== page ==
There are plenty of 'low code' tools aimed at people who aren't professional developers but who need to create apps that are essentially databases with mobile interfaces for collecting and viewing data, filling out forms and connecting to plug-and-play services to add more features. FileMaker has become a particularly accessible way of doing this (primarily for iOS, but with a slightly lagging set of options for Android and web), and the latest release, FileMaker 17, is aimed very much at this audience.
Part of that simplification is reducing the number of different versions of FileMaker. The previous FileMaker Pro and FileMaker Advanced are now combined in a single version, FileMaker Pro Advanced (a rather unwieldy name that hopefully will be simplified in a future version). FileMaker Server is the on-premises version for multi-user databases and FileMaker Cloud is an AWS-hosted SaaS version for hosting custom apps in the cloud (now getting new features as they're added to the platform rather than lagging behind), with FileMaker Pro Advanced the vehicle for building the shared databases.
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Together with FileMaker Go for iOS and FileMaker WebDirect for running web apps, these components make up the FileMaker Platform. Licences are now based on the number of users, although you can buy licences by the number of connections if you have a lot of mobile and web users.
Thankfully, simplification doesn't mean taking away features; it means improving the UI, adding more options for mobile development and making it easier to get started. FileMaker has always come with starter apps, but as the platform became more powerful, these apps got a little too complicated to provide a good learning experience. In this release they're back to being both useful and easy to understand; you can create a blank app with a single table and layout, convert a spreadsheet to a database, or open one or six blank starter apps or 16 sample apps (ranging from a task-management list to an address book to a simple event-management system). The latter are basic but functional apps that include scripts as well as the fields, layouts and relational database setup, but they're also easy enough for beginners to understand and customise.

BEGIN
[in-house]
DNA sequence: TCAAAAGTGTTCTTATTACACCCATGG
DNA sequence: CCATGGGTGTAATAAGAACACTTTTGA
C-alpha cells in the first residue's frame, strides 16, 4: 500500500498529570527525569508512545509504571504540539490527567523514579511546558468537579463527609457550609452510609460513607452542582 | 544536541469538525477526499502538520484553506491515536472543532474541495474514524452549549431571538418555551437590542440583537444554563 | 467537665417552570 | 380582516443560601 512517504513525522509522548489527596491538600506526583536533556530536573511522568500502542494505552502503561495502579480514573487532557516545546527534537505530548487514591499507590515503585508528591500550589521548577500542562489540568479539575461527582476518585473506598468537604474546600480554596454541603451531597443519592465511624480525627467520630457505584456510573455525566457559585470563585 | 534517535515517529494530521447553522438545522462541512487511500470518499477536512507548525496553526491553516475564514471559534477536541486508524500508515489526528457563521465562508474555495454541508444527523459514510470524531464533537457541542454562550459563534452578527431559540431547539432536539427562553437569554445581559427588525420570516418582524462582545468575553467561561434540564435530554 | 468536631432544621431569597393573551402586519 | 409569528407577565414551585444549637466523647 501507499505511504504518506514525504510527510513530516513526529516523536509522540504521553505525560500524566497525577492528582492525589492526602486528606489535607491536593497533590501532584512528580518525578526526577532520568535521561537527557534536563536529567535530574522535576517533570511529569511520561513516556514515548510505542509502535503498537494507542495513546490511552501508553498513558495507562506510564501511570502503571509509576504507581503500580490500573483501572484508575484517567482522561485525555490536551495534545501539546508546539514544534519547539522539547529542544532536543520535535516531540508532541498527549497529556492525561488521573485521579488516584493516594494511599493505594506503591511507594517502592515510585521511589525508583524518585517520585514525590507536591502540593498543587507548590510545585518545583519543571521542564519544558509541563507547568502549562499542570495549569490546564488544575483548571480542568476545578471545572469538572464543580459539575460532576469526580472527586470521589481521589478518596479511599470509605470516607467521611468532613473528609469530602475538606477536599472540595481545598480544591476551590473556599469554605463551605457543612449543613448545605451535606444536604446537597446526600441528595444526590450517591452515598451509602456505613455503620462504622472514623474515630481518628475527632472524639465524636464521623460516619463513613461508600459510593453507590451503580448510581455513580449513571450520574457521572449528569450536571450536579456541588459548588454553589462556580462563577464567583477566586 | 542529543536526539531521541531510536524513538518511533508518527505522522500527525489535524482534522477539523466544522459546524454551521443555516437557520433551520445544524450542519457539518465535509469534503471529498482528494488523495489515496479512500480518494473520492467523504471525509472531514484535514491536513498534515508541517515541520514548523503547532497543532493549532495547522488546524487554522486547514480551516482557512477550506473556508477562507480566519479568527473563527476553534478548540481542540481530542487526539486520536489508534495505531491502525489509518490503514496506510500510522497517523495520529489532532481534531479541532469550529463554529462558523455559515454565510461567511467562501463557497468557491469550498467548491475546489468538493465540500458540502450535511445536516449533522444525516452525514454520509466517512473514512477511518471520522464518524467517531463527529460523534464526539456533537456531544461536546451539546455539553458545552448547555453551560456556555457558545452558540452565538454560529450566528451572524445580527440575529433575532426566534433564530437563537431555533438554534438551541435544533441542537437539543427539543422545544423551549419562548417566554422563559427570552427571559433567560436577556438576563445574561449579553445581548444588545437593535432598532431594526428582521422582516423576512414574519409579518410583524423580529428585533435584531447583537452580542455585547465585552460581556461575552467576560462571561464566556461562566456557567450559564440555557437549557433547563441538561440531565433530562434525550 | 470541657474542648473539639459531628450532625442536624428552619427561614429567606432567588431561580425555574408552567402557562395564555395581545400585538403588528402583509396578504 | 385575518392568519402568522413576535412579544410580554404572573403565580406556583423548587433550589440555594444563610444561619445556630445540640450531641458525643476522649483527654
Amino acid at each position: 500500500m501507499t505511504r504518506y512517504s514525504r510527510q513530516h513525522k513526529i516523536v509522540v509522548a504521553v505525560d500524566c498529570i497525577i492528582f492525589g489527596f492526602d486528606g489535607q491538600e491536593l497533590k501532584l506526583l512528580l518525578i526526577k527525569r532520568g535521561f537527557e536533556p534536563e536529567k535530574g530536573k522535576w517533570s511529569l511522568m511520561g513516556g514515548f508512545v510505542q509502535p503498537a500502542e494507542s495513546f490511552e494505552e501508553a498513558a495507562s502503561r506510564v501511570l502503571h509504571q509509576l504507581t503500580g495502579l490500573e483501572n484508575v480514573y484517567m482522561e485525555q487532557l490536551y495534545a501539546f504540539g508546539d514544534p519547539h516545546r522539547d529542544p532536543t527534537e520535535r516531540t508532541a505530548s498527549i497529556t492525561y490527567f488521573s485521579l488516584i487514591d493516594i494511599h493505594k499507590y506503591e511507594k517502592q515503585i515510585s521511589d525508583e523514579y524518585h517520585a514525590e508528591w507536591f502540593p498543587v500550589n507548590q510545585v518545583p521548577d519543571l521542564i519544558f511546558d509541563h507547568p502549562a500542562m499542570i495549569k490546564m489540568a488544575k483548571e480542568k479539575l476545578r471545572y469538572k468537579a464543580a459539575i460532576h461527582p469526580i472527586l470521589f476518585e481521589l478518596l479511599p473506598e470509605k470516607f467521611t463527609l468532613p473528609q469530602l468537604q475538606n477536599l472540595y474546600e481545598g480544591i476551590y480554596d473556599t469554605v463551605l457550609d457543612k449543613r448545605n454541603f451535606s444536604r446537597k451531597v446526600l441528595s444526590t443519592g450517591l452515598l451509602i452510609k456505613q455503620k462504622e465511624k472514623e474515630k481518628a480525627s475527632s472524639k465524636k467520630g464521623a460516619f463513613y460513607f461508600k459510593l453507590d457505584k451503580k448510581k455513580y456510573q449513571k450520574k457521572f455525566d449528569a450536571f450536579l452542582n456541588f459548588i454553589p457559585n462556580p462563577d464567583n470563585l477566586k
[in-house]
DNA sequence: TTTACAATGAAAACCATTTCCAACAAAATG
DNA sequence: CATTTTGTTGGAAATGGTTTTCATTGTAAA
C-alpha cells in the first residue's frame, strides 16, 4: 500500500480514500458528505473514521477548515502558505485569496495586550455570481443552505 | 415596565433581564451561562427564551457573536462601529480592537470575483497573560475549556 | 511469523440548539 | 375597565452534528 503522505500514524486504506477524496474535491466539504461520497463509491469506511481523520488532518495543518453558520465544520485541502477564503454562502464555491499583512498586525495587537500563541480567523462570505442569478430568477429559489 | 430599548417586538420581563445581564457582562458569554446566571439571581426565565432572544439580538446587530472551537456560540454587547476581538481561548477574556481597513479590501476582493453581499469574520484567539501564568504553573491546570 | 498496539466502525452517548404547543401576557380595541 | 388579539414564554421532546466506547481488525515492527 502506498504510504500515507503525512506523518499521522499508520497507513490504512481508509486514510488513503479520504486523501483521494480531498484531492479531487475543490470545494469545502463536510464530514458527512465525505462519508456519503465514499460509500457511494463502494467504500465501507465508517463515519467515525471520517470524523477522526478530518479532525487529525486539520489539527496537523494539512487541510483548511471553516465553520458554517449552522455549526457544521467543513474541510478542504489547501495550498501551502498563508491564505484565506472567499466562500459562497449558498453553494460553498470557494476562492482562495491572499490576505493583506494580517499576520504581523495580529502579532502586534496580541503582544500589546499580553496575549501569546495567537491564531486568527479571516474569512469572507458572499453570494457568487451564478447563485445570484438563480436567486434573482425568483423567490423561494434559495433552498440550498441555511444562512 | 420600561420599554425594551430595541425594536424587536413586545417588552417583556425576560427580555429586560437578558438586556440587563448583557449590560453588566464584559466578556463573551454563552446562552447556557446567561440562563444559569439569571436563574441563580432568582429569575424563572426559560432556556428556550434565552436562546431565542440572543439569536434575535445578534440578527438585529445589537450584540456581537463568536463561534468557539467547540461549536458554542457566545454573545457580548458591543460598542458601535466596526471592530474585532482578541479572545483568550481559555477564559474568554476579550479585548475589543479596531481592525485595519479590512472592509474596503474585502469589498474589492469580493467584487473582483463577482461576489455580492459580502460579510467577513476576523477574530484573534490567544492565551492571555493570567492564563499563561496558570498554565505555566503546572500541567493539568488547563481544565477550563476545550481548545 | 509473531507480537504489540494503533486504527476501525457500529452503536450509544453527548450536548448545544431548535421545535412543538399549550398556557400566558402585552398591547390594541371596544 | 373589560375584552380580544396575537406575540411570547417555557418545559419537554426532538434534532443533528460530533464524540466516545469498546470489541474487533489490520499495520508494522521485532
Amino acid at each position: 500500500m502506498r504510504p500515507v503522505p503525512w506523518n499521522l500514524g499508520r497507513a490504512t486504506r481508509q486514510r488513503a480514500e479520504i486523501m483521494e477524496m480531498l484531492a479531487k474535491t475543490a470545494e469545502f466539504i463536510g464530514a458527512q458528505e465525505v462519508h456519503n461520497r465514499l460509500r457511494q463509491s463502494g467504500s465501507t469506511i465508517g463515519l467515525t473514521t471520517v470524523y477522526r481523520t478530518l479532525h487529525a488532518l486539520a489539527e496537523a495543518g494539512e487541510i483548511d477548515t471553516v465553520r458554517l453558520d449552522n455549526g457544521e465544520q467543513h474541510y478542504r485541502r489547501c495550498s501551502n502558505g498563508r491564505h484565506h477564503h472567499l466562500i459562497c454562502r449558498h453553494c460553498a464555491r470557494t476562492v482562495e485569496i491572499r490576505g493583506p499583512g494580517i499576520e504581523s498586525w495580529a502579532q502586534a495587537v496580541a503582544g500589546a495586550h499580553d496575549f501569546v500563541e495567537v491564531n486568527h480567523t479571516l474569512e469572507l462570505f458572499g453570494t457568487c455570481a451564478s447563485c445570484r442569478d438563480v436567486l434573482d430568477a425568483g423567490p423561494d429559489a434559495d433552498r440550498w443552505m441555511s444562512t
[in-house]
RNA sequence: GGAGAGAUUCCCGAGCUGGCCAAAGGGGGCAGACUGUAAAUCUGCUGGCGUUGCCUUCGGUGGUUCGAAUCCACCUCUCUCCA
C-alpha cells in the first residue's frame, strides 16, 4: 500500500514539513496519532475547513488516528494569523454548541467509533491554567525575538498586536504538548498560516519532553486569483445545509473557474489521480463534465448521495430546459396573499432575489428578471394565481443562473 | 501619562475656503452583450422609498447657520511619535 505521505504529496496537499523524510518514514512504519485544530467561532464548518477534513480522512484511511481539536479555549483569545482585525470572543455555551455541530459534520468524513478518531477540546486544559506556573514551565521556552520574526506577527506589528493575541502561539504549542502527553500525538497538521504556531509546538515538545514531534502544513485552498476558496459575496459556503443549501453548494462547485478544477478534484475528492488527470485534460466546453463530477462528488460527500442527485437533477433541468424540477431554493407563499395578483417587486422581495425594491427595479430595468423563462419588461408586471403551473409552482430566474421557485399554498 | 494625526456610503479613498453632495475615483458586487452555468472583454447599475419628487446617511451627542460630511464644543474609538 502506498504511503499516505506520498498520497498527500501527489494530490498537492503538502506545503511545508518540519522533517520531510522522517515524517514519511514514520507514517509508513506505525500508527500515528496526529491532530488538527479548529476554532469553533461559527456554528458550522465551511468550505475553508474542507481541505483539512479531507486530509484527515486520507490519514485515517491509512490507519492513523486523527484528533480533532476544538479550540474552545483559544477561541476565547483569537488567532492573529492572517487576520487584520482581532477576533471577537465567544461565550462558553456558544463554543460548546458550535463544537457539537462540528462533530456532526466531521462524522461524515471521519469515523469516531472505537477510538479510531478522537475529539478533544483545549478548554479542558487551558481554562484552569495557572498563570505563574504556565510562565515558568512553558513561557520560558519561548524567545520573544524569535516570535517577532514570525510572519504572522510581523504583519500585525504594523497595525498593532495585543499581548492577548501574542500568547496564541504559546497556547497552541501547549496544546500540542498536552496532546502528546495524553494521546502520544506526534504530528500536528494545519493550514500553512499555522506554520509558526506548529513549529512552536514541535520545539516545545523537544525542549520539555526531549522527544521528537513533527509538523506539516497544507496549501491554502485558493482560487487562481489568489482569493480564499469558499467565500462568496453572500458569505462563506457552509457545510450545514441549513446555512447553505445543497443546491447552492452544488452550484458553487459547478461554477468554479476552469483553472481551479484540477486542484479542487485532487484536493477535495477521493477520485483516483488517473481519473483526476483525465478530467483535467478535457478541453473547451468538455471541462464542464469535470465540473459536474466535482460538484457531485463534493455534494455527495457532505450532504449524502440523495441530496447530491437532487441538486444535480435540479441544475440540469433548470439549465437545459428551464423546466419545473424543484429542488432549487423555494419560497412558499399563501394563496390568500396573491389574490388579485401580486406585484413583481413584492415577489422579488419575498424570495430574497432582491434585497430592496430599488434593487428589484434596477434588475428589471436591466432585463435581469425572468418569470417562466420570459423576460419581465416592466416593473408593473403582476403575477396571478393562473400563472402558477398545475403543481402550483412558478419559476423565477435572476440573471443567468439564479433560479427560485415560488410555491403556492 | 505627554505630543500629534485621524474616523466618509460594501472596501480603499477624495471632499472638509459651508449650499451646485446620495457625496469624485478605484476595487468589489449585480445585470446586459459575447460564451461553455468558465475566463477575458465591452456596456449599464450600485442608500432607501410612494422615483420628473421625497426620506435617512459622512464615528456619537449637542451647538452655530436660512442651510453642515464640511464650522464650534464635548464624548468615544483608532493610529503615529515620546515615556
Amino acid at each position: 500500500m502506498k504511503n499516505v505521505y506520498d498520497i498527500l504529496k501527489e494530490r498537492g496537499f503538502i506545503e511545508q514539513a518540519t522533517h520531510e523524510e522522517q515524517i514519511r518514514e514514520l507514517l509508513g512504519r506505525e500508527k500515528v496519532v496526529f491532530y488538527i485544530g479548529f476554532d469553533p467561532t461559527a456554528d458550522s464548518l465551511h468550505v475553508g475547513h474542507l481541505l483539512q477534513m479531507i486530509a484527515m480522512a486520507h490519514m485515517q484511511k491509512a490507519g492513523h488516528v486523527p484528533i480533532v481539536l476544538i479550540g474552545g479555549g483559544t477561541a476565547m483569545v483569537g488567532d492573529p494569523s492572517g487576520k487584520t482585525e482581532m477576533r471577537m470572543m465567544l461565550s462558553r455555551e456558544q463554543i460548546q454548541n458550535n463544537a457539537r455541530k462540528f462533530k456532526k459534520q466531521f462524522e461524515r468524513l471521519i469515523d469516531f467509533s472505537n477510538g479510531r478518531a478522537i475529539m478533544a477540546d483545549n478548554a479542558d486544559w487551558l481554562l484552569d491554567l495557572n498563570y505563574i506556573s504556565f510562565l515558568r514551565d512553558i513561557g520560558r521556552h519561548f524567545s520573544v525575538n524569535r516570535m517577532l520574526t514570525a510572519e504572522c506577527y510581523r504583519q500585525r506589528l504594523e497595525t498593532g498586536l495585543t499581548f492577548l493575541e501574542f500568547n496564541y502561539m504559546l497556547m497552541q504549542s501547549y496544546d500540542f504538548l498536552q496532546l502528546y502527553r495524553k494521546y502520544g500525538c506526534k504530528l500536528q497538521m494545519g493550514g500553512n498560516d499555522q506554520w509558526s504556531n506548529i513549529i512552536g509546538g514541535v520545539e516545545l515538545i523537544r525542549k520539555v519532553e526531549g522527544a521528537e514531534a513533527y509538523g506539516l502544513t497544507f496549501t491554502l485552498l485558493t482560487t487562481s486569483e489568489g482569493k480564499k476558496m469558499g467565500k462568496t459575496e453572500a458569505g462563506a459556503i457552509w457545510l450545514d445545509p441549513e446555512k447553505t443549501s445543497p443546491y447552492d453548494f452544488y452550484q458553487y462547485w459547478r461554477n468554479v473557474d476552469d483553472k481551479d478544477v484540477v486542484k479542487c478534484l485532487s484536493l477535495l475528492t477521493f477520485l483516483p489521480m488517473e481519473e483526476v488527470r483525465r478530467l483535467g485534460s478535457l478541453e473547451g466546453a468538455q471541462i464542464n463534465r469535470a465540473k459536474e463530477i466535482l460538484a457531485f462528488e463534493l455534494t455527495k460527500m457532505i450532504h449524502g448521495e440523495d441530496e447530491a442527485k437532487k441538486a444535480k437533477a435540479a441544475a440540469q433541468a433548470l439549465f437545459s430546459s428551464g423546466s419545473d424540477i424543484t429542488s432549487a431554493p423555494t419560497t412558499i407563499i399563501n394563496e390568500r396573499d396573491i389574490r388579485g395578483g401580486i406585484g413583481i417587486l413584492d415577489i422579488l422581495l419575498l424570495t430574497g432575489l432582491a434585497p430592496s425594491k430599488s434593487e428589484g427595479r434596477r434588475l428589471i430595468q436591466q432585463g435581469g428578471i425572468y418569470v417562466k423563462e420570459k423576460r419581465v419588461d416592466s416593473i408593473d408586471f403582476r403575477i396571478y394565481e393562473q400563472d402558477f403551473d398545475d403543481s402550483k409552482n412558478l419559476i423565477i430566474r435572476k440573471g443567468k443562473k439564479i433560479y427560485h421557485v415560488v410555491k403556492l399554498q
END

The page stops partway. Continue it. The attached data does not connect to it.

Whether you start with a blank table, a starter app or an existing FileMaker app, the new Add-on Tables feature is a nice way to add standard components for common data types like notes fields, addresses, attachments and action items. You add them like any other portal field, inserting an Add-on Table and then picking which type of table you want. The table is created at the right size for the fields, and is added into the relationship graph for the database to connect to existing tables, so it works straight away. This is a handy time saver, but it has the potential to become a much bigger gallery than the eleven initial examples, and to work with the increasingly standardised data formats for business objects produced by services like Dynamics and Salesforce (invoices and company details, for example).
FileMaker 17 finally makes it easy to add master-detail layouts to your database where you can see a list of records plus the fields for the current record. This is a very common view, especially for mobile apps, that used to be far too complicated to set up. But when you drag to lay a portal out on the canvas you can just choose to show records from the current table, with a scrolling list for navigation. If you're adding this to an existing layout you still have to grab all of the items already laid out to move them out of the way by hand to make space; the new group selection option makes that easier, but it would be nice to see a 'make space' tool that would move fields, labels and other objects for you.